Farming is expensive, and the payout isn’t always guaranteed, but DeHaat hopes to soften the financial stress for its members with new offerings like credit and insurance. *Disclosure: DeHaat is an AgFunder portfolio company.*
Indian agribusiness marketplace and supply chain platform DeHaat has raised Rs20 crore ($2.87 million) in venture debt round from Trifecta Capital Advisors to be drawn down over the next 12 months. The funding will be used to help the Gurgaon-based company launch a financial services program pilot for its members featuring tools like credit and insurance.
DeHaat is a technology-based platform offering end-to-end agricultural services to farmers, including distribution of high-quality farm inputs, customized farm advisory, access to financial services, and market linkages for selling their produce. Earlier this year, DeHaat had raised a pre-Series A round of INR 29 crore ($4 million), led by Omnivore and AgFunder.
The rapidly-expanding farmer network provides agricultural inputs, customized crop advising, and market linkages for farm produce. It’s on-boarded 50,000 new members in Bihar and Uttar Pradesh in the last three months, bringing its membership to 100,000 farmers. The company is aiming to work with 1 million farmers providing full stack services by March 2021.
In India, around 70% of farmers are smallholders with just one or two hectares to farm, whether they own it or not. This fragmentation, coupled with limited supply chains means they often lack access to high-quality seeds, fertilizers, and crop protection products, leaving them plagued with low productivity.
The lack of access to inputs, capital, and other financial instruments is a worldwide problem for farmers. A few other startups have picked up on how this vacuum prevents farmers primarily in developing countries from running their businesses. Impact Terra, an agtech and fintech for-profit social enterprise, is building a way to provide financial institutions with credit assessments for farmers in Myanmar. Agrofy is offering a host of agribusiness services to farmers in Argentina, including financial support. myAgro is helping Kenyan farmers save to purchase inputs, and Turkey’s Tarfin provides farmers with better credit terms to buy inputs.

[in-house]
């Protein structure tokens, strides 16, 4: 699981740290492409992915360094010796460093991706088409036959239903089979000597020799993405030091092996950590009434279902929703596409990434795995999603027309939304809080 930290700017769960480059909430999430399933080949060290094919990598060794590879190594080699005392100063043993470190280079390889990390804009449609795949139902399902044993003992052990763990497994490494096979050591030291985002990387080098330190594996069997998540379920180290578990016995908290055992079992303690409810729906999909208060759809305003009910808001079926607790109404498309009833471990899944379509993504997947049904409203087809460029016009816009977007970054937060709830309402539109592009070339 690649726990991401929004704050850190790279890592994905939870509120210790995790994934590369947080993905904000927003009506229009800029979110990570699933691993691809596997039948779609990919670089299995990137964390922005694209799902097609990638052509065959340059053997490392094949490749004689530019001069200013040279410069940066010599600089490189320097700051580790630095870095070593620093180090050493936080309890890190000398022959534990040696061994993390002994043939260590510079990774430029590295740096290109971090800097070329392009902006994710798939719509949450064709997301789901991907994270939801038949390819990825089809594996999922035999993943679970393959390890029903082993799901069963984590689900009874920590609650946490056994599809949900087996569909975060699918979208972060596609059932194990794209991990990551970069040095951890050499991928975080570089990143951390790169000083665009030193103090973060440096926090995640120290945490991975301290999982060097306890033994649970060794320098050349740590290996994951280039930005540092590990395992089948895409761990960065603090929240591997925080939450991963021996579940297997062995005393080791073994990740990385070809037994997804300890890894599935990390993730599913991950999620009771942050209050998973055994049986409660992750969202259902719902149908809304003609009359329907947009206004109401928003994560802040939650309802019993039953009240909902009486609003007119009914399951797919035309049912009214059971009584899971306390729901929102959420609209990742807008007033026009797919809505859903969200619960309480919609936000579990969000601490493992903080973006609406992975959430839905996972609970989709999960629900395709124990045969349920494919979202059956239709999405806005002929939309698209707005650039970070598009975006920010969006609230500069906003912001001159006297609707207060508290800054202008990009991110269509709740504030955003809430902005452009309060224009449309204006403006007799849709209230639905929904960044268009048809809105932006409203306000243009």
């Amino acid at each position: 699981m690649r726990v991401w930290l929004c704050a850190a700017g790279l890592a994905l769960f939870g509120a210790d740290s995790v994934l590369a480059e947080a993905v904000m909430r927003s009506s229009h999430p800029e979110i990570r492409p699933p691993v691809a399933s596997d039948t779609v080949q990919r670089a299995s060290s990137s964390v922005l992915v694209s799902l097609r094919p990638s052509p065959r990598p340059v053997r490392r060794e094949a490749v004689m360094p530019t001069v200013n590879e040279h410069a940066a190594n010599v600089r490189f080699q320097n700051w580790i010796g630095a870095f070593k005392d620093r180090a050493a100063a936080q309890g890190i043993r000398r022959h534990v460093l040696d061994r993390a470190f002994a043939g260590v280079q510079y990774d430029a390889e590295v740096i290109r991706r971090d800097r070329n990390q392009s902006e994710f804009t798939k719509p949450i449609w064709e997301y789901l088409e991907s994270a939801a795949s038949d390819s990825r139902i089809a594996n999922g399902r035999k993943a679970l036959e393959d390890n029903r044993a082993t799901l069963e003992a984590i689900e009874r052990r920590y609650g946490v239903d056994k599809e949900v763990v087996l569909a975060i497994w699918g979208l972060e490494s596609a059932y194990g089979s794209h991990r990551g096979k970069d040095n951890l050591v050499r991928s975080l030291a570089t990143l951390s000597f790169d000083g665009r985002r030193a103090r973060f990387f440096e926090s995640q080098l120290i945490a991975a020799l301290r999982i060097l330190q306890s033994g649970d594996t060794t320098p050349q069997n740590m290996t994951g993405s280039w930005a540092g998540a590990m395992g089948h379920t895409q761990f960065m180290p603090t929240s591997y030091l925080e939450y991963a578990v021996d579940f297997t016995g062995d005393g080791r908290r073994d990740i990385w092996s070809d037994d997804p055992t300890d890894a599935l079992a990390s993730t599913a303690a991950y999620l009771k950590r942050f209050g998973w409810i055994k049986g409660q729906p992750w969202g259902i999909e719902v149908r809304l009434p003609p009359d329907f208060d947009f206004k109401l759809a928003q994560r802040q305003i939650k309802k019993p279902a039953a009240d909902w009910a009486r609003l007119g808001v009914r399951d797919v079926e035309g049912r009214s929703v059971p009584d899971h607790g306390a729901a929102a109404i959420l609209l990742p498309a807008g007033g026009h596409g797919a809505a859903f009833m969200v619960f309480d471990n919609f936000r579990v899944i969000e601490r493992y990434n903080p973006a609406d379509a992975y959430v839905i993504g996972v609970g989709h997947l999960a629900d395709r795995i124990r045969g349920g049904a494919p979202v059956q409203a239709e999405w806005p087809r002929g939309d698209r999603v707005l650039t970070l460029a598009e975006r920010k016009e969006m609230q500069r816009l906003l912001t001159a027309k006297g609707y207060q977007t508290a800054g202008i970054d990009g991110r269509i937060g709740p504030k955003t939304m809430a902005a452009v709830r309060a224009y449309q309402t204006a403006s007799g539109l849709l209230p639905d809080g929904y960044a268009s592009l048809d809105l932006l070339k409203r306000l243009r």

Now, DeHaat is setting its sights on providing farmers with vital financial services that they’ve found lacking in the current market. According to CEO and founder Shashank Kumar, the new pilot is something that platform members have been seeking. We caught up with Kumar to learn more about why DeHaat decided to launch this new pilot and the new services that its members will be able to use.
What caused you to create the pilot?
DeHaat has aspirations to provide a complete, 360-degree package of agricultural services to farmers. Currently, we have been offering services like agri input, crop advisory, and ways to link farm produce to market, which results in a 50% increase to our members’ net income. However, access to credit and insurance is equally important and are highly sought after services for Indian farmers. While offering our existing set of agri value chain services, DeHaat will build transactional relationships with farmers in a transparent way.
We will offer agri input credit based on the member’s transaction history with DeHaat. We assign each member a certain score, and that determines his or her eligibility to use other value-added services.
Why are financial services a need for farmers in India?
Due to scarce capital, Indian farmers can’t use high-quality seed and other agri inputs, and as a result, the average yield for most of the crops is less than many other developed countries. At the same time, 80% of the net sown area in India is used to produce low-value crops like Wheat, Paddy, Mustard. Again, due to limited access to financial support and insurance, farmers are less capable of switching to crops that provide better profits.
Are there any financial services available specifically for farmers in India?
There are several banks and other financial institution in India that are mandated to lend to farmers but they don’t have direct access to farmers, and they also lack information about farmers’ finances and their farming operations. Therefore, less than 10-12% of Indian farmers have access to structured credit from banks and Indian farmers have to borrow money from local lenders at a 3% -5% monthly rate.
Are there any services or features that you don’t plan to offer? Why?
We do not plan to offer mechanization services, but we plan to partner with service providers who want to use our platform to aggregate demand for various mechanization services.